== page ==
Oh, I could NOT agree with you more! I'm still mildly depressed about an encounter I had with an ENT consultant some years ago. He was from ... who knows? Somewhere to the far east of Europe was my guess, but he could have been Greek, Albanian or Latvian for I know, because nobody will tell you and it's not PC to ask. The important thing though, is that he lacked both bedside manner and a penetrable accent. He was speaking English, I'm fairly sure, but I could only understand about every third word, so I was guessing what he said, and when I'd asked him to repeat himself for the third or fourth time, he began to get very impatient with me indeed. The result was that I left without a very clear idea of what was wrong, and what the nasal spray he gave me was supposed to do.

The worst thing - and the thing that makes me depressed - is that in my own native country, I was too afraid to ask for someone else or to complain that I couldn't understand the doctor I was allocated for fear of being accused of racism. And I could NOT understand him.

So I do applaud this new initiative. Doctors MUST be able to communicate well. Both with their patients and with their colleagues - and of course, they must be able to understand medical information they have to read in the course of their duties. I strongly suspect I wouldn't be allowed to go and practice medicine in Italy, France, Greece, Albania or Russia (supposing I were qualified) if I didn't have a sufficient grasp of the language, so why on earth should we put up with it here?

4:37 pm  
Blogger Jennyta said...

Totally agree, Daphne and Jay, but the important thing is certainly how it will be implemented.

8:02 pm  
Blogger Jan Blawat said...

I have two major complaints about people in the medical profession (here, it's nurses as well as doctors) who don't speak English well enough to communicate with their patients. First is the issue of communication. When I was in the hospital for 7 days, I had to deal with foreign nurses and doctors from at least 8 countries. I would just get accustomed to one nurse's accent and the next shift would bring a nurse with an entirely different accent. There were many older patients with hearing problems who didn't stand a chance of understanding what they were told. The nurses were all wonderful, the experience was the same as being in a hospital in a foreign country, though.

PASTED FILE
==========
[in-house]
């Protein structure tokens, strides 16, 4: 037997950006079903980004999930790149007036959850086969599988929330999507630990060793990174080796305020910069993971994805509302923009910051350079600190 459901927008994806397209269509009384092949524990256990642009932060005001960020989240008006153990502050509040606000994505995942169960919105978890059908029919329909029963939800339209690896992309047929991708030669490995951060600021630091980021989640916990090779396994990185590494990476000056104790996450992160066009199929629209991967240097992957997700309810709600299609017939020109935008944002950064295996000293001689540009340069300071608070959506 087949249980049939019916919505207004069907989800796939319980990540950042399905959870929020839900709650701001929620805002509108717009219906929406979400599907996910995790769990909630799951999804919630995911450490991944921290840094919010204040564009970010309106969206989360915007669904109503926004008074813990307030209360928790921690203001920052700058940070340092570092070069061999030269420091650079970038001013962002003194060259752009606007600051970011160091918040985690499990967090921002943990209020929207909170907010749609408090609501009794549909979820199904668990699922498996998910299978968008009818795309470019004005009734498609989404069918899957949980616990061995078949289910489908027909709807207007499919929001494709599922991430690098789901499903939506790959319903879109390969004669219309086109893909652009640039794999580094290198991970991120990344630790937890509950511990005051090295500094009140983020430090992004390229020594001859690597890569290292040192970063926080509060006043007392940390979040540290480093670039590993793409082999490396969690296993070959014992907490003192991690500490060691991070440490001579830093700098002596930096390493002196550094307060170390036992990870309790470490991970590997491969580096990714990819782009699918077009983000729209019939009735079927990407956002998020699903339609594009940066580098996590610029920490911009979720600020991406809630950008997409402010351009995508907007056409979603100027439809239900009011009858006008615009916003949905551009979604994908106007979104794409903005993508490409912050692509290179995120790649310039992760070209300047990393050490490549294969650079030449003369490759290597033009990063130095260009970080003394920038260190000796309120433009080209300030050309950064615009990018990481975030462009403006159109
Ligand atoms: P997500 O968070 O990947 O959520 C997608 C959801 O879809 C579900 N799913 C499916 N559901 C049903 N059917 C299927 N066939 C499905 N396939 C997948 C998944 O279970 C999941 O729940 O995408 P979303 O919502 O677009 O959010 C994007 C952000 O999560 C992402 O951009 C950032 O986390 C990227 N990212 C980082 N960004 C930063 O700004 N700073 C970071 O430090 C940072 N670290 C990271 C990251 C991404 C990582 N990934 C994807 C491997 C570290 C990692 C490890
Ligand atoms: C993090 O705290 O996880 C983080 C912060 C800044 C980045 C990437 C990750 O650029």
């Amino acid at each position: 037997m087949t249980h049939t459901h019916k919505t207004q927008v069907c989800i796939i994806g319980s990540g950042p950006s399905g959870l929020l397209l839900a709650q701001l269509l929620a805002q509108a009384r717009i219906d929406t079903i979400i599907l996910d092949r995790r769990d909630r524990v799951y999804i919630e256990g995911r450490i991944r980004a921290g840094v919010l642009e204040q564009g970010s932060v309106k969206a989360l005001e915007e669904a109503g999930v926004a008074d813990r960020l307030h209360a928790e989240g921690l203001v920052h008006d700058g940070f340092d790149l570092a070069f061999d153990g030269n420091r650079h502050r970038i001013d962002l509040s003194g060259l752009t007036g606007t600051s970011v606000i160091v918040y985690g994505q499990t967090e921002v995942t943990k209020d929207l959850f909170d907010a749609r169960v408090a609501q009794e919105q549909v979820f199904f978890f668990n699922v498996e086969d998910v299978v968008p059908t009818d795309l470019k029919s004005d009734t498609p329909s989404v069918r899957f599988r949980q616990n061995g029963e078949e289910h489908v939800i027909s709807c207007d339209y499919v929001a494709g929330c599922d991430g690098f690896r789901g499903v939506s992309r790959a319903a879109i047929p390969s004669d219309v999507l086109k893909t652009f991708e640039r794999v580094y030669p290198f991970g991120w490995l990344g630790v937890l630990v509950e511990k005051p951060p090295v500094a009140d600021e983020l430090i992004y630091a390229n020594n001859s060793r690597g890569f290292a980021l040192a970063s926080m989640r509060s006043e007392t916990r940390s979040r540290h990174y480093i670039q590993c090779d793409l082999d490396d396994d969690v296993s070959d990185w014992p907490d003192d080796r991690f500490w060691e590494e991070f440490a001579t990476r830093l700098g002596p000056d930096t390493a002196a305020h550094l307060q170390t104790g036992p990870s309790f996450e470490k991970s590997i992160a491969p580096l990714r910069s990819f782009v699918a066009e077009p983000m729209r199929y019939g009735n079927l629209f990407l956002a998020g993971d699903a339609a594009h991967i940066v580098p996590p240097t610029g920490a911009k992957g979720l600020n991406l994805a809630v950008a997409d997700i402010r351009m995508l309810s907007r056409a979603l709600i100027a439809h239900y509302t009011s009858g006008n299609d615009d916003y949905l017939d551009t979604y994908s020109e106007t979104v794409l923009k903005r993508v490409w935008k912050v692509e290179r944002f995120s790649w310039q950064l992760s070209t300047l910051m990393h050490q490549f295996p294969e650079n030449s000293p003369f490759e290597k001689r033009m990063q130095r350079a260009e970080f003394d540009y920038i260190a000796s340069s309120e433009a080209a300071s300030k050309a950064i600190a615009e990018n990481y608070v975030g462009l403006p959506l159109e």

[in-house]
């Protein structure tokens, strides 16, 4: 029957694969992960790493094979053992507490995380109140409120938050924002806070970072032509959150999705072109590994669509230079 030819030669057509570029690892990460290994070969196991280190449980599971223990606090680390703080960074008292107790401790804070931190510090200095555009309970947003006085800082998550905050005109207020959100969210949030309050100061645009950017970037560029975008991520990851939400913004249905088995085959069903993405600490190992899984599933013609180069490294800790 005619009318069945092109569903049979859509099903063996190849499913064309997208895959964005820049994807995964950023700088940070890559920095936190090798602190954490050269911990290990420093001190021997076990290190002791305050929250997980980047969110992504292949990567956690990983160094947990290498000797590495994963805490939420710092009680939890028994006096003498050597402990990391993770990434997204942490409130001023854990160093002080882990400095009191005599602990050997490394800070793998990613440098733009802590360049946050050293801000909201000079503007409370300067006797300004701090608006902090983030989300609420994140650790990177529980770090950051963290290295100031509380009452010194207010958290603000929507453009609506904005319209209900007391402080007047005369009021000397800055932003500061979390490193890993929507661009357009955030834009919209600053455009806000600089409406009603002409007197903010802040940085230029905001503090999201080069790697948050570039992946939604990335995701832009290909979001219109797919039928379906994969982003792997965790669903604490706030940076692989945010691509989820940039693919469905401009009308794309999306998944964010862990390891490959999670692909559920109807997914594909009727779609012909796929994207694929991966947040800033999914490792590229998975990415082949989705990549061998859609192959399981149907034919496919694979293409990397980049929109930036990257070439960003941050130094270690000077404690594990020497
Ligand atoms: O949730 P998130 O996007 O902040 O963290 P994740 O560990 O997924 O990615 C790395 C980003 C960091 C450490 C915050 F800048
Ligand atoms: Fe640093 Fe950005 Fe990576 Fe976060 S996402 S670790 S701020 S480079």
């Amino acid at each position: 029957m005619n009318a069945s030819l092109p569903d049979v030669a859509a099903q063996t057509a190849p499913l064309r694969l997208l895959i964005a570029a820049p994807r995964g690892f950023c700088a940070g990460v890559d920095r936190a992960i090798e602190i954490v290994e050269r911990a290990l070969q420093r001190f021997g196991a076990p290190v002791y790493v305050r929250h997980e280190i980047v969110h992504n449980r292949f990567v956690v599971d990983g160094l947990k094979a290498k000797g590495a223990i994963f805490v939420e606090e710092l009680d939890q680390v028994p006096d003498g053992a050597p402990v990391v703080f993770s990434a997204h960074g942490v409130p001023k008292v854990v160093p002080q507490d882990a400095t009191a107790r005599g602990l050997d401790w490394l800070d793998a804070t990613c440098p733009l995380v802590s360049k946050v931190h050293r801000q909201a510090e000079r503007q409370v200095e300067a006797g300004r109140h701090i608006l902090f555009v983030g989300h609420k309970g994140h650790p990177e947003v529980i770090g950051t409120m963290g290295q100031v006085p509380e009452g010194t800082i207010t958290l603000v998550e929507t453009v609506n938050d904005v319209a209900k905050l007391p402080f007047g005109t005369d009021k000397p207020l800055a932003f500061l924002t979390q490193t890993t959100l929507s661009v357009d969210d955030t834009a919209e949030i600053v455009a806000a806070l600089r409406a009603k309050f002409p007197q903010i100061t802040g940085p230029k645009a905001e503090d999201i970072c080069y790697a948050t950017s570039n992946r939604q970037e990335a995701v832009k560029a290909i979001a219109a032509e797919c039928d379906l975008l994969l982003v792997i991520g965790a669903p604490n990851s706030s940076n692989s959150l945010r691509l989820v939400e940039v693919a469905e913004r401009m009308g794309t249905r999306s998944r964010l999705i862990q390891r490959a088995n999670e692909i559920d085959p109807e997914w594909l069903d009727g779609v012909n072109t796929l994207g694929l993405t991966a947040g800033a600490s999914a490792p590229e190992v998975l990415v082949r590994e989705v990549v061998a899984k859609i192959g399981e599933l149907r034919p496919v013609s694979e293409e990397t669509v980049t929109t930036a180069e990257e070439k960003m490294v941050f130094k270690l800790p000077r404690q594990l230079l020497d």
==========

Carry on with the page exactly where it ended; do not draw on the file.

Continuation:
During the same hospital stay I had the displeasure of meeting a male doctor from Pakistan. There wasn't just a language problem, the cultural differences were huge. I asked why I had to take a medication I'd been prescribed and he answered very haughtily, "I am the doctor, you must do what I say." Snarl.

The second problem I have with foreign people taking medical jobs is that I know so many young people who were born here who would love to have those jobs. It doesn't matter how hard they work or what grades they have, they cannot get into nursing or medical school because there aren't enough openings. So there is a serious shortage of "home grown" medical professionals and those young people are having to take lesser jobs. It makes no sense.

5:41 pm  
Blogger Yorkshire Pudding said...

I think that patients should also speak English and if they need translators they should bring their own along instead of expecting the NHS - that they probably haven't contributed a penny to - to provide an expensive translation service. Sometimes the buggers don't even turn up but the translator still gets his/her fee. It's outrageous.

9:02 am